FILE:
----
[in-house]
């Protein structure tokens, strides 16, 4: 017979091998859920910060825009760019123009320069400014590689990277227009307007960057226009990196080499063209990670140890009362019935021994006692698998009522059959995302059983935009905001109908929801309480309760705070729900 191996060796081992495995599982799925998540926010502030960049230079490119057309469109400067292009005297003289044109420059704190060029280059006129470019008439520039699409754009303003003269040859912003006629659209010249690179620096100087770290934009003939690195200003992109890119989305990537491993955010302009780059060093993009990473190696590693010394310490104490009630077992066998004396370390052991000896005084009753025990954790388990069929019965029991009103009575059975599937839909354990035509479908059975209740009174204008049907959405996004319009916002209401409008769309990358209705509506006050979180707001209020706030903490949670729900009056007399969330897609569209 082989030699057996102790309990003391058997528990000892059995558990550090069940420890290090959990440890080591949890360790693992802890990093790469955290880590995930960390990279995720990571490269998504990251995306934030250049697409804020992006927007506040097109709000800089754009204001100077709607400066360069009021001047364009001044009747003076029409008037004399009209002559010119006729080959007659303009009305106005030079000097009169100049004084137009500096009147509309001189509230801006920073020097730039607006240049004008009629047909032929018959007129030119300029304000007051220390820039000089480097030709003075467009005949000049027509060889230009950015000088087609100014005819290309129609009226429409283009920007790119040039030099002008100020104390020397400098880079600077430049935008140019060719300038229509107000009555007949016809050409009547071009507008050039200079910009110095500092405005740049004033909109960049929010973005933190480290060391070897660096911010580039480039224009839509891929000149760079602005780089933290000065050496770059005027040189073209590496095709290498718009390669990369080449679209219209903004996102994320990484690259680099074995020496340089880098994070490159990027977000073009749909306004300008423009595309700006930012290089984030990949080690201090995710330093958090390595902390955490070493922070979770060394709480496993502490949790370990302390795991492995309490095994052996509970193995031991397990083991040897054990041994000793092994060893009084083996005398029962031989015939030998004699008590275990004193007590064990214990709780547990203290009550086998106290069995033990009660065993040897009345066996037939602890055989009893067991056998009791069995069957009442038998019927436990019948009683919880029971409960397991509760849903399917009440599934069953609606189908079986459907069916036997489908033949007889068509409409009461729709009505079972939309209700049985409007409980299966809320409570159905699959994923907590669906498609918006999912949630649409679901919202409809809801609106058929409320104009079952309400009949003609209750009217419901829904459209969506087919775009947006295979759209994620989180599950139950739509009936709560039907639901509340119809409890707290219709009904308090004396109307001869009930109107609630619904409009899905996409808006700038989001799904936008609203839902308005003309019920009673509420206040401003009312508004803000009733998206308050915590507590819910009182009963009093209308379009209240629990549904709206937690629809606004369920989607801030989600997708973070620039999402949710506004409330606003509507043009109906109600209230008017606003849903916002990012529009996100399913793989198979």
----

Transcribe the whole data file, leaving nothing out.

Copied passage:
[in-house]
């Protein structure tokens, strides 16, 4: 017979091998859920910060825009760019123009320069400014590689990277227009307007960057226009990196080499063209990670140890009362019935021994006692698998009522059959995302059983935009905001109908929801309480309760705070729900 191996060796081992495995599982799925998540926010502030960049230079490119057309469109400067292009005297003289044109420059704190060029280059006129470019008439520039699409754009303003003269040859912003006629659209010249690179620096100087770290934009003939690195200003992109890119989305990537491993955010302009780059060093993009990473190696590693010394310490104490009630077992066998004396370390052991000896005084009753025990954790388990069929019965029991009103009575059975599937839909354990035509479908059975209740009174204008049907959405996004319009916002209401409008769309990358209705509506006050979180707001209020706030903490949670729900009056007399969330897609569209 082989030699057996102790309990003391058997528990000892059995558990550090069940420890290090959990440890080591949890360790693992802890990093790469955290880590995930960390990279995720990571490269998504990251995306934030250049697409804020992006927007506040097109709000800089754009204001100077709607400066360069009021001047364009001044009747003076029409008037004399009209002559010119006729080959007659303009009305106005030079000097009169100049004084137009500096009147509309001189509230801006920073020097730039607006240049004008009629047909032929018959007129030119300029304000007051220390820039000089480097030709003075467009005949000049027509060889230009950015000088087609100014005819290309129609009226429409283009920007790119040039030099002008100020104390020397400098880079600077430049935008140019060719300038229509107000009555007949016809050409009547071009507008050039200079910009110095500092405005740049004033909109960049929010973005933190480290060391070897660096911010580039480039224009839509891929000149760079602005780089933290000065050496770059005027040189073209590496095709290498718009390669990369080449679209219209903004996102994320990484690259680099074995020496340089880098994070490159990027977000073009749909306004300008423009595309700006930012290089984030990949080690201090995710330093958090390595902390955490070493922070979770060394709480496993502490949790370990302390795991492995309490095994052996509970193995031991397990083991040897054990041994000793092994060893009084083996005398029962031989015939030998004699008590275990004193007590064990214990709780547990203290009550086998106290069995033990009660065993040897009345066996037939602890055989009893067991056998009791069995069957009442038998019927436990019948009683919880029971409960397991509760849903399917009440599934069953609606189908079986459907069916036997489908033949007889068509409409009461729709009505079972939309209700049985409007409980299966809320409570159905699959994923907590669906498609918006999912949630649409679901919202409809809801609106058929409320104009079952309400009949003609209750009217419901829904459209969506087919775009947006295979759209994620989180599950139950739509009936709560039907639901509340119809409890707290219709009904308090004396109307001869009930109107609630619904409009899905996409808006700038989001799904936008609203839902308005003309019920009673509420206040401003009312508004803000009733998206308050915590507590819910009182009963009093209308379009209240629990549904709206937690629809606004369920989607801030989600997708973070620039999402949710506004409330606003509507043009109906109600209230008017606003849903916002990012529009996100399913793989198979």